Ford had a hard time getting a foothold in Germany. First, in 1926, there was only one assembly plant in Berlin, to avoid the high protective taxes laid on imported vehicles. Apart from that, Ford had ist own hire-puchase scheme for the stricken German consumers. 1927 saw the end of the first phase because the Model-T was taken off the market, it was only replaced nine months later by the Model-A.
The takeover of Opel by The General Motors Company encouraged Ford to push even harder for the German market. The Lord-Mayor of Cologne, Konrad Adenauer, who asserted himself for his home-town, against those favouring Frankfurt and Neuss, is said to have assisted Ford's breakthrough. Ford thus, had the honour of being the second largest automobile producer in the world. In the north of the city, in 1931, the factory was inaugurated, in the presence of Henry Ford himself.
Unfortunately, the economic reality was changed by the stock-market crash in 1929. This made it difficult to sell automobiles. Two years later, the Nazis came into power, although the burdens on the motor car drivers were lowered considerably, at the same time they also ostracized foreign products. The result can be seen here, their products were 'Germanized'.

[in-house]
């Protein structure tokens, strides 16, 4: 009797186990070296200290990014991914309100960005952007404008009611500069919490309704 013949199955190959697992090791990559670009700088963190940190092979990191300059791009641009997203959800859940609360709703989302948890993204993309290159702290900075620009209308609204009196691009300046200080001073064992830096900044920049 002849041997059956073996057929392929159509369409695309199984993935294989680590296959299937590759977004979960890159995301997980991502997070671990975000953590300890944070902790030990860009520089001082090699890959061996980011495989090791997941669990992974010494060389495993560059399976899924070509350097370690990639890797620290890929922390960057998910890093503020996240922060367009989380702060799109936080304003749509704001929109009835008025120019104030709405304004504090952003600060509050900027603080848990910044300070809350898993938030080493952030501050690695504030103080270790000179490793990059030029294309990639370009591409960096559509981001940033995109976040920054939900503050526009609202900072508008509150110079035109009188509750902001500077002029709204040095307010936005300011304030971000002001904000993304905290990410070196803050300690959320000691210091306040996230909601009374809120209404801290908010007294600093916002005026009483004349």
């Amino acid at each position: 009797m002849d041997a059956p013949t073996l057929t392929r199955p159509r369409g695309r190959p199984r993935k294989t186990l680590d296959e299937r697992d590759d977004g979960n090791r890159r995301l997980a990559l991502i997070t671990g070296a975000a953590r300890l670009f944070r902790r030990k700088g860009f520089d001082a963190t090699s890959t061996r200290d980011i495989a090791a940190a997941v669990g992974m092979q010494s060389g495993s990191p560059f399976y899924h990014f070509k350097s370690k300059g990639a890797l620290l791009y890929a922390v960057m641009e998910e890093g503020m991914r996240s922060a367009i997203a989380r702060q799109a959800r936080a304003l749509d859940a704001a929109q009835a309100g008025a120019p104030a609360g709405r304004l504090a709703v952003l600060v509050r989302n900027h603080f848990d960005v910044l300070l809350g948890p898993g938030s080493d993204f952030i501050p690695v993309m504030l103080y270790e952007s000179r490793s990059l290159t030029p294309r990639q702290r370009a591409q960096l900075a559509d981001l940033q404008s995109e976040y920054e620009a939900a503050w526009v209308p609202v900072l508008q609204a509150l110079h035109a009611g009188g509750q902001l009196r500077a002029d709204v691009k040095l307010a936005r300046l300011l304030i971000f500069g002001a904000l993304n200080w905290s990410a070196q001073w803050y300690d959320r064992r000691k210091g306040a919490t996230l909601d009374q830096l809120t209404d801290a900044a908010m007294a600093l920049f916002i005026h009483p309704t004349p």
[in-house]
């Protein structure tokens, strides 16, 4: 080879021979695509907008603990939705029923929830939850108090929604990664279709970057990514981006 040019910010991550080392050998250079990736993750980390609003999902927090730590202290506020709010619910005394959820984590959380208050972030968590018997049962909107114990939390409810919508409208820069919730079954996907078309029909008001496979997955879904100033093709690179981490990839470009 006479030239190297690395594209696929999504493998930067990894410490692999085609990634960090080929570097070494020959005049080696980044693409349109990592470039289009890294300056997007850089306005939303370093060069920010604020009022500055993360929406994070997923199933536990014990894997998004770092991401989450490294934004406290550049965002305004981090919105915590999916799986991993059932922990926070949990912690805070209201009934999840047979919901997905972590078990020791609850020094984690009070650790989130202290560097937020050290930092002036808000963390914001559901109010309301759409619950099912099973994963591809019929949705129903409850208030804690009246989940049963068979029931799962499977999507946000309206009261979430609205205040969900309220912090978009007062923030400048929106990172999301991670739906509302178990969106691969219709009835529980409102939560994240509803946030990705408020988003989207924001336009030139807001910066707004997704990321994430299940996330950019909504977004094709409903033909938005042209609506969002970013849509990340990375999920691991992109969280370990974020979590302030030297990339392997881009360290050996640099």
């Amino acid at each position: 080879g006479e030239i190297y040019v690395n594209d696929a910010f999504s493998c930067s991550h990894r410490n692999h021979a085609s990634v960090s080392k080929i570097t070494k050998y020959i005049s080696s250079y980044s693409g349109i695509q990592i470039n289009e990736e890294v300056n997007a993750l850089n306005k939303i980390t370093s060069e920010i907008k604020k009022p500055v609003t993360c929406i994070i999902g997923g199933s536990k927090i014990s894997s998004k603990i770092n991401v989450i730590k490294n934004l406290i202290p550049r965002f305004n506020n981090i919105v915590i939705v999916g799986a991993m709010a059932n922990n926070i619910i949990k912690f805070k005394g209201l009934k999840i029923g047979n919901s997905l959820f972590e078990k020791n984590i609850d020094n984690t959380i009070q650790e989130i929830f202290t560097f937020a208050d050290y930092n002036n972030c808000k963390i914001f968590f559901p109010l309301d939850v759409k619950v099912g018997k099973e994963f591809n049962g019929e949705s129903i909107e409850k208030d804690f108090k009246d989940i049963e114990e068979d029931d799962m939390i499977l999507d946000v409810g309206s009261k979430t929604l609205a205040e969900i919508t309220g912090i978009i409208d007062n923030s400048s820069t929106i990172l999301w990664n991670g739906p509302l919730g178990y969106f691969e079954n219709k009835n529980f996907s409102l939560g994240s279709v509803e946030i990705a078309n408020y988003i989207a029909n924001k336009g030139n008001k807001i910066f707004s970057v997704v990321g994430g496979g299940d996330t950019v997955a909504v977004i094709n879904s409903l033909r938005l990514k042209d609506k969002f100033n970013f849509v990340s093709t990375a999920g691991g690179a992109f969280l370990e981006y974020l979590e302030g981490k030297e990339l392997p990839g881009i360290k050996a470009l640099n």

Thus, the products made by the Ford Company were called the 'Köln', 'Taunus', 'Rheinland' und 'Eifel', and there was particular emphasis on the fact that they were produced and assembled in Germany. The production plant in Cologne, similar to that of the Opel works in the Ruhr-Area somewhat later, would, after the war, still clearly be attached the mother Company. Their historical conciousness was shown, e.g., by the revival of the 'Ford-Plum' (see the above Ford emblem) in 1976. 02/13